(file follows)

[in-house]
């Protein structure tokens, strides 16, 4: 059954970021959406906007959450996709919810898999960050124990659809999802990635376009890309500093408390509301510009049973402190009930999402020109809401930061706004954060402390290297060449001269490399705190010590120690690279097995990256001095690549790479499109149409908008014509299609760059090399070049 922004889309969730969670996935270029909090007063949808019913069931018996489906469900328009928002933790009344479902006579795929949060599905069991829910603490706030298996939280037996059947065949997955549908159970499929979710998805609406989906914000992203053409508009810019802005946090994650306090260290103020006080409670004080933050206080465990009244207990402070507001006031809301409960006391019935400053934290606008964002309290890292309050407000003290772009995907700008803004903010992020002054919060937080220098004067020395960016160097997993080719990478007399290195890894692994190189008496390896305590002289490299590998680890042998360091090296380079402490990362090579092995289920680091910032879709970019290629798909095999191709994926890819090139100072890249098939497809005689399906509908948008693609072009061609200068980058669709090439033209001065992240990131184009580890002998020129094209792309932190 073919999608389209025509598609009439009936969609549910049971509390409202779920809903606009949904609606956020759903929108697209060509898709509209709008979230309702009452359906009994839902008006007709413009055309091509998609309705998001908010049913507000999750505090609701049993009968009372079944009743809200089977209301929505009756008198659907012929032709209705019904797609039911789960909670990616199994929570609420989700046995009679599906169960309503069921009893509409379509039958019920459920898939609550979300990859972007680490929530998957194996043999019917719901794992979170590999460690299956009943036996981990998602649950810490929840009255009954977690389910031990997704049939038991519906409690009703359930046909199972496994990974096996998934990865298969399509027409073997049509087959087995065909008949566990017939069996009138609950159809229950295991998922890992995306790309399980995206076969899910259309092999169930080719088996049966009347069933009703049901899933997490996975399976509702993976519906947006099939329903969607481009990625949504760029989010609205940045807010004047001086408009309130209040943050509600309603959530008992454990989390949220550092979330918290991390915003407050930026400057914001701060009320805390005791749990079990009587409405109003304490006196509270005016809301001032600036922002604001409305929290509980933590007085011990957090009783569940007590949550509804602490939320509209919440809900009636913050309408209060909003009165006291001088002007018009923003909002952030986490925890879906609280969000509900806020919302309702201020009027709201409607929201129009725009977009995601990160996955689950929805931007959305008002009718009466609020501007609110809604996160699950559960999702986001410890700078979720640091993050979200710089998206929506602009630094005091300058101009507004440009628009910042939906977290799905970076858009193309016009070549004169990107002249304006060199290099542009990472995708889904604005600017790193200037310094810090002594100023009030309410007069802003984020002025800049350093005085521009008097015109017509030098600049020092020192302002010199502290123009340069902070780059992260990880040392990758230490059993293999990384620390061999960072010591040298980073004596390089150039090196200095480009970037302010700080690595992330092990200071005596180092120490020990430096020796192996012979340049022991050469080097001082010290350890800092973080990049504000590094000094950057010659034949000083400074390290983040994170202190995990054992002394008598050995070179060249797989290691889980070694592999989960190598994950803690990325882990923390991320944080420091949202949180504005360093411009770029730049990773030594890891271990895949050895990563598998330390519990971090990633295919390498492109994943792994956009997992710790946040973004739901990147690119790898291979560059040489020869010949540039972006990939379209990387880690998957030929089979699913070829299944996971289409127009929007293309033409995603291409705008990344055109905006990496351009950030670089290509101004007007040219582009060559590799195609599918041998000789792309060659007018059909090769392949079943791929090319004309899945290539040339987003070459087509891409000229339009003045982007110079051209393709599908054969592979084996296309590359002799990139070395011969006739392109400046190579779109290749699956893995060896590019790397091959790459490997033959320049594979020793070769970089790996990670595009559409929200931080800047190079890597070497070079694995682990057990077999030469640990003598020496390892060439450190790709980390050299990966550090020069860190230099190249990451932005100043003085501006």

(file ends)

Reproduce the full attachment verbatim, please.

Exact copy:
[in-house]
């Protein structure tokens, strides 16, 4: 059954970021959406906007959450996709919810898999960050124990659809999802990635376009890309500093408390509301510009049973402190009930999402020109809401930061706004954060402390290297060449001269490399705190010590120690690279097995990256001095690549790479499109149409908008014509299609760059090399070049 922004889309969730969670996935270029909090007063949808019913069931018996489906469900328009928002933790009344479902006579795929949060599905069991829910603490706030298996939280037996059947065949997955549908159970499929979710998805609406989906914000992203053409508009810019802005946090994650306090260290103020006080409670004080933050206080465990009244207990402070507001006031809301409960006391019935400053934290606008964002309290890292309050407000003290772009995907700008803004903010992020002054919060937080220098004067020395960016160097997993080719990478007399290195890894692994190189008496390896305590002289490299590998680890042998360091090296380079402490990362090579092995289920680091910032879709970019290629798909095999191709994926890819090139100072890249098939497809005689399906509908948008693609072009061609200068980058669709090439033209001065992240990131184009580890002998020129094209792309932190 073919999608389209025509598609009439009936969609549910049971509390409202779920809903606009949904609606956020759903929108697209060509898709509209709008979230309702009452359906009994839902008006007709413009055309091509998609309705998001908010049913507000999750505090609701049993009968009372079944009743809200089977209301929505009756008198659907012929032709209705019904797609039911789960909670990616199994929570609420989700046995009679599906169960309503069921009893509409379509039958019920459920898939609550979300990859972007680490929530998957194996043999019917719901794992979170590999460690299956009943036996981990998602649950810490929840009255009954977690389910031990997704049939038991519906409690009703359930046909199972496994990974096996998934990865298969399509027409073997049509087959087995065909008949566990017939069996009138609950159809229950295991998922890992995306790309399980995206076969899910259309092999169930080719088996049966009347069933009703049901899933997490996975399976509702993976519906947006099939329903969607481009990625949504760029989010609205940045807010004047001086408009309130209040943050509600309603959530008992454990989390949220550092979330918290991390915003407050930026400057914001701060009320805390005791749990079990009587409405109003304490006196509270005016809301001032600036922002604001409305929290509980933590007085011990957090009783569940007590949550509804602490939320509209919440809900009636913050309408209060909003009165006291001088002007018009923003909002952030986490925890879906609280969000509900806020919302309702201020009027709201409607929201129009725009977009995601990160996955689950929805931007959305008002009718009466609020501007609110809604996160699950559960999702986001410890700078979720640091993050979200710089998206929506602009630094005091300058101009507004440009628009910042939906977290799905970076858009193309016009070549004169990107002249304006060199290099542009990472995708889904604005600017790193200037310094810090002594100023009030309410007069802003984020002025800049350093005085521009008097015109017509030098600049020092020192302002010199502290123009340069902070780059992260990880040392990758230490059993293999990384620390061999960072010591040298980073004596390089150039090196200095480009970037302010700080690595992330092990200071005596180092120490020990430096020796192996012979340049022991050469080097001082010290350890800092973080990049504000590094000094950057010659034949000083400074390290983040994170202190995990054992002394008598050995070179060249797989290691889980070694592999989960190598994950803690990325882990923390991320944080420091949202949180504005360093411009770029730049990773030594890891271990895949050895990563598998330390519990971090990633295919390498492109994943792994956009997992710790946040973004739901990147690119790898291979560059040489020869010949540039972006990939379209990387880690998957030929089979699913070829299944996971289409127009929007293309033409995603291409705008990344055109905006990496351009950030670089290509101004007007040219582009060559590799195609599918041998000789792309060659007018059909090769392949079943791929090319004309899945290539040339987003070459087509891409000229339009003045982007110079051209393709599908054969592979084996296309590359002799990139070395011969006739392109400046190579779109290749699956893995060896590019790397091959790459490997033959320049594979020793070769970089790996990670595009559409929200931080800047190079890597070497070079694995682990057990077999030469640990003598020496390892060439450190790709980390050299990966550090020069860190230099190249990451932005100043003085501006």